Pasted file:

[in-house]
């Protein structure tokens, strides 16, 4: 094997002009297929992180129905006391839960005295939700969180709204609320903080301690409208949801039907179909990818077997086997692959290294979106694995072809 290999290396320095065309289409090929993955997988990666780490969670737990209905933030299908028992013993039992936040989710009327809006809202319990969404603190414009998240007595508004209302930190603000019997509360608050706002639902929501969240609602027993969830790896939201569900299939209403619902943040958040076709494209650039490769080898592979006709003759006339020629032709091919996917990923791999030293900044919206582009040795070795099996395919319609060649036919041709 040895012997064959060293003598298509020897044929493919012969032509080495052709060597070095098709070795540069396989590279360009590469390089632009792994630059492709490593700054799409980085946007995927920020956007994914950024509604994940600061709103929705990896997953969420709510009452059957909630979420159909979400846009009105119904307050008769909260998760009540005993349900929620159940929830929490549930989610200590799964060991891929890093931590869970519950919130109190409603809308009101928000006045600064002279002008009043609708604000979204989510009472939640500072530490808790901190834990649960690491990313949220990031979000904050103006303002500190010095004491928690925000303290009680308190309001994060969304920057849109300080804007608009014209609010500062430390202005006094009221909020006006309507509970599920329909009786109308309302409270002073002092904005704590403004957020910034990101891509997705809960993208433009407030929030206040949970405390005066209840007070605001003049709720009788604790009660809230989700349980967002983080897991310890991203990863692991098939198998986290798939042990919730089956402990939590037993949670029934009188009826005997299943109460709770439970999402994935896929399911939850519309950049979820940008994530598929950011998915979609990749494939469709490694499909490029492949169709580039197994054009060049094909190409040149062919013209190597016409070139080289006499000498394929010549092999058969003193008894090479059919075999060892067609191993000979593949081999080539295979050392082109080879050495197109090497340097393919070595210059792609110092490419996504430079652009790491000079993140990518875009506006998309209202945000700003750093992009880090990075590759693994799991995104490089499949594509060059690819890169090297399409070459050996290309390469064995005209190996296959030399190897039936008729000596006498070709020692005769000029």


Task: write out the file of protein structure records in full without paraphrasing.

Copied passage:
[in-house]
């Protein structure tokens, strides 16, 4: 094997002009297929992180129905006391839960005295939700969180709204609320903080301690409208949801039907179909990818077997086997692959290294979106694995072809 290999290396320095065309289409090929993955997988990666780490969670737990209905933030299908028992013993039992936040989710009327809006809202319990969404603190414009998240007595508004209302930190603000019997509360608050706002639902929501969240609602027993969830790896939201569900299939209403619902943040958040076709494209650039490769080898592979006709003759006339020629032709091919996917990923791999030293900044919206582009040795070795099996395919319609060649036919041709 040895012997064959060293003598298509020897044929493919012969032509080495052709060597070095098709070795540069396989590279360009590469390089632009792994630059492709490593700054799409980085946007995927920020956007994914950024509604994940600061709103929705990896997953969420709510009452059957909630979420159909979400846009009105119904307050008769909260998760009540005993349900929620159940929830929490549930989610200590799964060991891929890093931590869970519950919130109190409603809308009101928000006045600064002279002008009043609708604000979204989510009472939640500072530490808790901190834990649960690491990313949220990031979000904050103006303002500190010095004491928690925000303290009680308190309001994060969304920057849109300080804007608009014209609010500062430390202005006094009221909020006006309507509970599920329909009786109308309302409270002073002092904005704590403004957020910034990101891509997705809960993208433009407030929030206040949970405390005066209840007070605001003049709720009788604790009660809230989700349980967002983080897991310890991203990863692991098939198998986290798939042990919730089956402990939590037993949670029934009188009826005997299943109460709770439970999402994935896929399911939850519309950049979820940008994530598929950011998915979609990749494939469709490694499909490029492949169709580039197994054009060049094909190409040149062919013209190597016409070139080289006499000498394929010549092999058969003193008894090479059919075999060892067609191993000979593949081999080539295979050392082109080879050495197109090497340097393919070595210059792609110092490419996504430079652009790491000079993140990518875009506006998309209202945000700003750093992009880090990075590759693994799991995104490089499949594509060059690819890169090297399409070459050996290309390469064995005209190996296959030399190897039936008729000596006498070709020692005769000029």